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A Study in Greene: Graham Greene and the Art of the Novel

By Bernard Bergonzi | Go to book overview

PREFACE

GRAHAM GREENE was a writer whose books continue to enjoy a wide readership whilst also regularly featuring in university courses. In this study I aim in the first place at general readers, in the hope that what makes sense to them will also make sense in the academy; at the same time, I pursue the critical questions that recur in academic discussions of Greene. I am assuming that readers will be familiar with the novels I discuss, and I provide only brief reminders of what goes on in them rather than detailed plot summaries. As this book is an essay rather than a thesis the scholarly apparatus is fairly light but, I hope, sufficient. Greene's books exist in a variety of editions on both sides of the Atlantic, which makes it impractical to provide sources for the many brief quotations from them. But where the quotations are long enough to be set separately I have inserted a parenthetical reference to the chapter and section of the book in which they appear. Greene's comments on his own work come from his Ways of Escape unless otherwise indicated. Short stories that I refer to can be found in his Collected Stories and essays in the Collected Essays. I quote Greene's film reviews from The Pleasure Dome: The Collected Film Reviews 1935-40, published in 1972, since it is a book I possess, but his writing on and for the cinema is more fully represented in Mornings in the Dark: The Graham Greene Film Reader, which came out in 1993, though it lacks the illustrations in the earlier book.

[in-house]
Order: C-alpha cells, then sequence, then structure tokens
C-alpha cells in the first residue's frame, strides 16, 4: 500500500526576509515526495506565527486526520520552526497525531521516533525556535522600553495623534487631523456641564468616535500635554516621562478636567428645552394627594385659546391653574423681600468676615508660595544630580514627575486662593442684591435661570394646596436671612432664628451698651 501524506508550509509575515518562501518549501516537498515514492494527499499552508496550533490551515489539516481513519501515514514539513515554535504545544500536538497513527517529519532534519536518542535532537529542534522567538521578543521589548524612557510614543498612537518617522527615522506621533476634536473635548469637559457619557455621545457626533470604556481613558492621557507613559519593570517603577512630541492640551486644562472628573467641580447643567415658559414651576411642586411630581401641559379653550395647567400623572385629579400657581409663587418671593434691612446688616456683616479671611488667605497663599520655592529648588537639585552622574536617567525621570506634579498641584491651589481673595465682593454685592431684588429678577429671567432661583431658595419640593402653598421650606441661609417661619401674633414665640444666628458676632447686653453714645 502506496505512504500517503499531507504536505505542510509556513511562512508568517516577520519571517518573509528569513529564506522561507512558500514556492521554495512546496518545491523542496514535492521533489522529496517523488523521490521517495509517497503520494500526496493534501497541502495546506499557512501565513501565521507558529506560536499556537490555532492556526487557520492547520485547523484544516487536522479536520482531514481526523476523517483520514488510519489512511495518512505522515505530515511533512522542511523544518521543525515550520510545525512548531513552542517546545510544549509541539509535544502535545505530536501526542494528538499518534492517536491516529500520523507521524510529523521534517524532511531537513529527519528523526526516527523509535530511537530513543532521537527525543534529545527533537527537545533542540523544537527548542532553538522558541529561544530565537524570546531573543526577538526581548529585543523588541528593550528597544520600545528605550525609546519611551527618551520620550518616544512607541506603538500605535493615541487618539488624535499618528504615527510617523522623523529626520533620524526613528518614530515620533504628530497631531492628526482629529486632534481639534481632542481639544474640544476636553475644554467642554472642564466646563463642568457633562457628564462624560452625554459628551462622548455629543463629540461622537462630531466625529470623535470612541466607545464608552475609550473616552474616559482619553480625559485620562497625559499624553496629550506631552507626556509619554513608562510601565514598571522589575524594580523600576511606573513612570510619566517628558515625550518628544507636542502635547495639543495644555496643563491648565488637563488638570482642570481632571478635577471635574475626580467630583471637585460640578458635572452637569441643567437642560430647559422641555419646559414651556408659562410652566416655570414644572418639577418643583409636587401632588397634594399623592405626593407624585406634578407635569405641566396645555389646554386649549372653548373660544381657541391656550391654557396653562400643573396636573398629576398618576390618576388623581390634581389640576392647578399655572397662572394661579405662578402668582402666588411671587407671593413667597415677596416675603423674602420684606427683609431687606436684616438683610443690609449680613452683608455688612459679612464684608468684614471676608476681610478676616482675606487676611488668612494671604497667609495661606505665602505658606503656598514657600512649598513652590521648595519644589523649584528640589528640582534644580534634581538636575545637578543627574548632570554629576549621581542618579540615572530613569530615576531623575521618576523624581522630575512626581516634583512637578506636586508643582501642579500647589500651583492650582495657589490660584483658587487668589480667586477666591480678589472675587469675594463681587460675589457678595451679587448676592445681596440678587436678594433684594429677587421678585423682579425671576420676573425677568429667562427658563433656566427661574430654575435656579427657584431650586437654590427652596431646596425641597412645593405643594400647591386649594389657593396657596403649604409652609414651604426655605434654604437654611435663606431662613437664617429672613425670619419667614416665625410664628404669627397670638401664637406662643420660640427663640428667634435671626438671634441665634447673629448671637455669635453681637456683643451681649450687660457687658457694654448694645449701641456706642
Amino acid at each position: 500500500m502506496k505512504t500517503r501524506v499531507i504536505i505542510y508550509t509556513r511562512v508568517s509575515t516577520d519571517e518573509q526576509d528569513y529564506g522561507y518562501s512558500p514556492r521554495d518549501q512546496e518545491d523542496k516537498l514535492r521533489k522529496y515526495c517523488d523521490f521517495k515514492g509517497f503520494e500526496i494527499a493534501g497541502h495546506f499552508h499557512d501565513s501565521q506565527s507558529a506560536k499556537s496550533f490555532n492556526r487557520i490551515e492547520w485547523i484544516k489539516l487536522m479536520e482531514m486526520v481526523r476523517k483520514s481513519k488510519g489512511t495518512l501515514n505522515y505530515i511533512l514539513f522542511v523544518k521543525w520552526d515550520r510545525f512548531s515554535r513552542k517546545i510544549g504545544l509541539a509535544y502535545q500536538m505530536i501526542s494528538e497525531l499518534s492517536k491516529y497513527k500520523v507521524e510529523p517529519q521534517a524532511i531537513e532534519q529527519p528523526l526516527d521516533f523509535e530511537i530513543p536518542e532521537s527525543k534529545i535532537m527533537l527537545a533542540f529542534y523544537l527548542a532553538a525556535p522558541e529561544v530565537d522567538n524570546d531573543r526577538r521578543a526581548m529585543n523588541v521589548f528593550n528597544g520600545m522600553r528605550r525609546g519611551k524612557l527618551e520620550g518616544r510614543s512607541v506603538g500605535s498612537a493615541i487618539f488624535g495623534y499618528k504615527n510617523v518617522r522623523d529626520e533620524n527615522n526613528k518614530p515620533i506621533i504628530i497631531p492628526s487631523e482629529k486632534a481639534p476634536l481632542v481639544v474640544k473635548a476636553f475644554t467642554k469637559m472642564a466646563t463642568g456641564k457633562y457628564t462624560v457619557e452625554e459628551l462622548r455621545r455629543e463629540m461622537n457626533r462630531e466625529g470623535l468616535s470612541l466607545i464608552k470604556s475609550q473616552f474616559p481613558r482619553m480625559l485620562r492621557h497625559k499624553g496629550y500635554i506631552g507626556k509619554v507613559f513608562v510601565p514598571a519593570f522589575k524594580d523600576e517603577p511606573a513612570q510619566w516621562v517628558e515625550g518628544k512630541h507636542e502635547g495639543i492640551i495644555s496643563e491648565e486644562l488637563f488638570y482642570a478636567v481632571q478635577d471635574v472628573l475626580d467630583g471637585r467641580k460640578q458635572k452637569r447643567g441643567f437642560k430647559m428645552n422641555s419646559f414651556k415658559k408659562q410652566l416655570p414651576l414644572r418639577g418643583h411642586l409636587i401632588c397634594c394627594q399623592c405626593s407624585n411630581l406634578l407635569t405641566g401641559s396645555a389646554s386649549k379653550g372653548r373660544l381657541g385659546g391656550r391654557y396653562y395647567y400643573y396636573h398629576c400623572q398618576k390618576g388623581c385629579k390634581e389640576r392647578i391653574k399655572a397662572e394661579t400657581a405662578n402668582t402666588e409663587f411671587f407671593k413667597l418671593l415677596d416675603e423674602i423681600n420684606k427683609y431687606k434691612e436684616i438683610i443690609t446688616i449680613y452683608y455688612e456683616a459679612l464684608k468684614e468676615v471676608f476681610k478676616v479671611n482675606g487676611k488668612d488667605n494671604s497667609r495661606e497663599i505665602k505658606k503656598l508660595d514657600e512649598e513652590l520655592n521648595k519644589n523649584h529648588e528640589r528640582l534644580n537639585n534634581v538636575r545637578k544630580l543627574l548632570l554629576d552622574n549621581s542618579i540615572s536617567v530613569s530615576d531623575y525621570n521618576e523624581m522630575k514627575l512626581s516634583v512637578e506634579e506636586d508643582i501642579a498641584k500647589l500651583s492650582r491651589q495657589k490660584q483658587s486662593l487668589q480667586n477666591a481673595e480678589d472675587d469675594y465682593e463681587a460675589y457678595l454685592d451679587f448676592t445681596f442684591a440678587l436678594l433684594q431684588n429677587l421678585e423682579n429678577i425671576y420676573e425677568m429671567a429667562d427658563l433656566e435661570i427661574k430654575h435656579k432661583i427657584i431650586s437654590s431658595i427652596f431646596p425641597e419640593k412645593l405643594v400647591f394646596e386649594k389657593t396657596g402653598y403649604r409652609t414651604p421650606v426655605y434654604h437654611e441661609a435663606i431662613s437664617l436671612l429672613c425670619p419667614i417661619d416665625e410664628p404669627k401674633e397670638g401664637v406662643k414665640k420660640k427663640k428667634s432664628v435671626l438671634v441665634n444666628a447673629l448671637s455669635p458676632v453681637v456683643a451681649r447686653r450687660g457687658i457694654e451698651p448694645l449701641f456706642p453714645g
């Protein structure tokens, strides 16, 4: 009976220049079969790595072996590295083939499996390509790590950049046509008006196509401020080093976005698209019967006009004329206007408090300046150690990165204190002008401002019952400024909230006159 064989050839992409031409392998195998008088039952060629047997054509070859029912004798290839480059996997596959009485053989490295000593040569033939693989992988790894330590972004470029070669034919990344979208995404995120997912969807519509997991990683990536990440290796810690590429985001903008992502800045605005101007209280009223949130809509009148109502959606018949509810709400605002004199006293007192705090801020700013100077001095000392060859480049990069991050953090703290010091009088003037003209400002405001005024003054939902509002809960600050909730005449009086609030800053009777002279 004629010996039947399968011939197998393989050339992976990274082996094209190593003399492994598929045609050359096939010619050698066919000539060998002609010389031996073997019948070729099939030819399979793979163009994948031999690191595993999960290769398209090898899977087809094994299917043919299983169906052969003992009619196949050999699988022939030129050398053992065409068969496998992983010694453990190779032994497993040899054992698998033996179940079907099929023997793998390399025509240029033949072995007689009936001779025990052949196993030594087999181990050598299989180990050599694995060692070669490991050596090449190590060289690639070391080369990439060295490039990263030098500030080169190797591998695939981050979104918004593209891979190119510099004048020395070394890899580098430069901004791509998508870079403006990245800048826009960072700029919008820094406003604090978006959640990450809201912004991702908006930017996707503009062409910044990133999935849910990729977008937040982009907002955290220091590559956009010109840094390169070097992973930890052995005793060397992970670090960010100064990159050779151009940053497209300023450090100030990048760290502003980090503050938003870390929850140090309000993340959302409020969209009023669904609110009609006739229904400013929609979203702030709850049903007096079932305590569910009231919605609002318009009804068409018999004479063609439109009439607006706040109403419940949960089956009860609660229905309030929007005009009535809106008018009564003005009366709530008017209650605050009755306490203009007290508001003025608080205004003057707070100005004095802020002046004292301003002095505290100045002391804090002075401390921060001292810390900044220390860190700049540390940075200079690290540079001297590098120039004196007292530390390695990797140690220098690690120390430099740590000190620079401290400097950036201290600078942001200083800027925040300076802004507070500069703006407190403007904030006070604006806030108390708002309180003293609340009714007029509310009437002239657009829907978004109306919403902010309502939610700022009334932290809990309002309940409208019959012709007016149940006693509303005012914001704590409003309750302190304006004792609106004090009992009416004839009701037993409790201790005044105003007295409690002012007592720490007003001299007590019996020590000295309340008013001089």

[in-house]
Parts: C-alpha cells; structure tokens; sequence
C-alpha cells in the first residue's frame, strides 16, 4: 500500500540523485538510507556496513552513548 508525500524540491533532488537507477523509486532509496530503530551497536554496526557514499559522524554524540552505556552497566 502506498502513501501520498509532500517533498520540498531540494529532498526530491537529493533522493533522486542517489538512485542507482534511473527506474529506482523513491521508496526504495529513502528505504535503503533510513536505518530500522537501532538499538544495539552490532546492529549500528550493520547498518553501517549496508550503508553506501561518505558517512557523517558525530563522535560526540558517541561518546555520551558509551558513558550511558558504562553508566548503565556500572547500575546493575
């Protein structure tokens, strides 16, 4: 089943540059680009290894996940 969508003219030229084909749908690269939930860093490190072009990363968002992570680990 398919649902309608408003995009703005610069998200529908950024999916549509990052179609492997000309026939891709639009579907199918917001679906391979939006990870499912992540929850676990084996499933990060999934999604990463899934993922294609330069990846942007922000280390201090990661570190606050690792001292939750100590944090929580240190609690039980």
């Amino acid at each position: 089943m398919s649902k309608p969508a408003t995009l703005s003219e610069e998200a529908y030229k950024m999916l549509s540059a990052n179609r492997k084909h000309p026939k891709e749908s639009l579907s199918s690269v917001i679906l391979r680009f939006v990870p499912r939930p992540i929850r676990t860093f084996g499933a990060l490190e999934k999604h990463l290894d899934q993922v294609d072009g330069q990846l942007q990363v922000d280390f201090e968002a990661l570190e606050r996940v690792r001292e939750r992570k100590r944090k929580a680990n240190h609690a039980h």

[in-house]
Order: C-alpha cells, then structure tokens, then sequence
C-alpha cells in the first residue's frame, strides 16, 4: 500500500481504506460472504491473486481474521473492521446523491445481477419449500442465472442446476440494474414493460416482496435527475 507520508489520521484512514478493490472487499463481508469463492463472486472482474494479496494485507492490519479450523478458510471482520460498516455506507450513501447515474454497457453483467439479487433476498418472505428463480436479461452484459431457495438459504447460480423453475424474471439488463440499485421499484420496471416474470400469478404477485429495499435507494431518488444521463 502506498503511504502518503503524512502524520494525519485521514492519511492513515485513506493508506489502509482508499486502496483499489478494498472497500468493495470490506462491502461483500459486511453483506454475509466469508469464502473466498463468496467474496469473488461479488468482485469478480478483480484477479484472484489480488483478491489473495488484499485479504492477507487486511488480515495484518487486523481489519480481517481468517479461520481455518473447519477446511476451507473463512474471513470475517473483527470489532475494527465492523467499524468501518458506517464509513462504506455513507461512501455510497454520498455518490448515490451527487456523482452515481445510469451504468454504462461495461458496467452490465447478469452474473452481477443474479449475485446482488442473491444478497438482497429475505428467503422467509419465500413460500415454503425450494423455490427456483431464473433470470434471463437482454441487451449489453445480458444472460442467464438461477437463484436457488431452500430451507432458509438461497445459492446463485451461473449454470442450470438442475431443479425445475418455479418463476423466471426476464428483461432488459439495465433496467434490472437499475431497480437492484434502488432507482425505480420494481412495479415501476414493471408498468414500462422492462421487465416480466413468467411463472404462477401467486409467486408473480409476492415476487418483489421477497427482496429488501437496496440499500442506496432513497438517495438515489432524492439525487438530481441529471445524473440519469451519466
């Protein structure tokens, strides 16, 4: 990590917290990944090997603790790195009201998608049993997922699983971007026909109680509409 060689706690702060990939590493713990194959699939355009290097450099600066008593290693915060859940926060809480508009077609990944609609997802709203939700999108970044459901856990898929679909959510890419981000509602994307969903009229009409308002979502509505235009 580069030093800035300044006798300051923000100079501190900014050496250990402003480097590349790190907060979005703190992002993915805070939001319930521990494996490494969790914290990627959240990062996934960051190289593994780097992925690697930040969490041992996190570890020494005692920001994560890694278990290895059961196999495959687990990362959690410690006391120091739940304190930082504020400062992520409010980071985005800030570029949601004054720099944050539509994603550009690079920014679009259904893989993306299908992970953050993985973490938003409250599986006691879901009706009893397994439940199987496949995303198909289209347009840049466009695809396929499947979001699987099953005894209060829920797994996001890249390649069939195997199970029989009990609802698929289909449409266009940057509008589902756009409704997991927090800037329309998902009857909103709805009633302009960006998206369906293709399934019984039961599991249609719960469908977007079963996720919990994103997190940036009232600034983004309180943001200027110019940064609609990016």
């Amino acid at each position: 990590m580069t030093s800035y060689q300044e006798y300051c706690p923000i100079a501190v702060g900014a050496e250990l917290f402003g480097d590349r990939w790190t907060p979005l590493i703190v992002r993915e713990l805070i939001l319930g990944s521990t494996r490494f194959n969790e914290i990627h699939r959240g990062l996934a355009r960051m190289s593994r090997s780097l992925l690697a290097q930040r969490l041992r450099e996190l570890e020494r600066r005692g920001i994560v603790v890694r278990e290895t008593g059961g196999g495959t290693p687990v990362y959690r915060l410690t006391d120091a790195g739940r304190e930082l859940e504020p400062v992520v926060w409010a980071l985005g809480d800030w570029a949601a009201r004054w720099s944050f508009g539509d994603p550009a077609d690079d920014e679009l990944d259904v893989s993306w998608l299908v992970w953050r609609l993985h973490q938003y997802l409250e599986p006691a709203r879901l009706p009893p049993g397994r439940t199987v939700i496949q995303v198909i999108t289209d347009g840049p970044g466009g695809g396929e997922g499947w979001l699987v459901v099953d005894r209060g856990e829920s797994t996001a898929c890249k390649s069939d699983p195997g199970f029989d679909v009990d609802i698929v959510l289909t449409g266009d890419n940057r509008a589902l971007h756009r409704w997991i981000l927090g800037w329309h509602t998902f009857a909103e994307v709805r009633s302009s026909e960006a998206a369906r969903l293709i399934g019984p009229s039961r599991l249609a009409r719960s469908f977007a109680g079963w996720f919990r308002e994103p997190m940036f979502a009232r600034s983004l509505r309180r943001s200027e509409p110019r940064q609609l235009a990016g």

I append a list of Greene's books, indicating the dates and order of publication, but I do not supply a detailed bibliography; secondary material that I have drawn on or referred to is listed in the notes. Grateful acknowledgements are due to editors who over the years

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